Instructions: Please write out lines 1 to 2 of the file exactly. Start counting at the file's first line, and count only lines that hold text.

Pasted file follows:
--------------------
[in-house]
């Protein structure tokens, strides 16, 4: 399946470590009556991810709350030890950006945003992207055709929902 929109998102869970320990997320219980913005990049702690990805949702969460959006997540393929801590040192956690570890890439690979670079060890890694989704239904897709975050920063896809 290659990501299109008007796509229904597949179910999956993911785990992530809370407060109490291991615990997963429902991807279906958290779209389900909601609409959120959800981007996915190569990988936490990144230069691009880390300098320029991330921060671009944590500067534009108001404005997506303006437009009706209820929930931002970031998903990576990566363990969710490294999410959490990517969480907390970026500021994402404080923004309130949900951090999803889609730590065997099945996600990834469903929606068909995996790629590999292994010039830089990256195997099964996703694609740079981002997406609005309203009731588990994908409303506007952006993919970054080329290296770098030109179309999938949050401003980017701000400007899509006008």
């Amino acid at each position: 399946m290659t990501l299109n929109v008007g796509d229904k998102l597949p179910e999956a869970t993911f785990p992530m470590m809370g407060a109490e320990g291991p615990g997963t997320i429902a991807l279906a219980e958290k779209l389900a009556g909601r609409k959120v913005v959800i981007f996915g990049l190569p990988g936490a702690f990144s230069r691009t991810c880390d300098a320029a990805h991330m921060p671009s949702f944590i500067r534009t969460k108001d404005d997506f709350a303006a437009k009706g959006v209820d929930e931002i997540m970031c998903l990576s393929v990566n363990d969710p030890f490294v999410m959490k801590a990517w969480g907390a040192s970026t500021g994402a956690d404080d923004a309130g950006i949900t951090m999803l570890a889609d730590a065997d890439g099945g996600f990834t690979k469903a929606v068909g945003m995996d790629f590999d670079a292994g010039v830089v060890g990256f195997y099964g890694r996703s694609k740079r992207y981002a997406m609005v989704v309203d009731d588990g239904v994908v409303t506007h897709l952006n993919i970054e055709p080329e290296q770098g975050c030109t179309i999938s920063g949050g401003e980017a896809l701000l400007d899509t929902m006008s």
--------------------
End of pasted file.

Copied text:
[in-house]
């Protein structure tokens, strides 16, 4: 399946470590009556991810709350030890950006945003992207055709929902 929109998102869970320990997320219980913005990049702690990805949702969460959006997540393929801590040192956690570890890439690979670079060890890694989704239904897709975050920063896809 290659990501299109008007796509229904597949179910999956993911785990992530809370407060109490291991615990997963429902991807279906958290779209389900909601609409959120959800981007996915190569990988936490990144230069691009880390300098320029991330921060671009944590500067534009108001404005997506303006437009009706209820929930931002970031998903990576990566363990969710490294999410959490990517969480907390970026500021994402404080923004309130949900951090999803889609730590065997099945996600990834469903929606068909995996790629590999292994010039830089990256195997099964996703694609740079981002997406609005309203009731588990994908409303506007952006993919970054080329290296770098030109179309999938949050401003980017701000400007899509006008």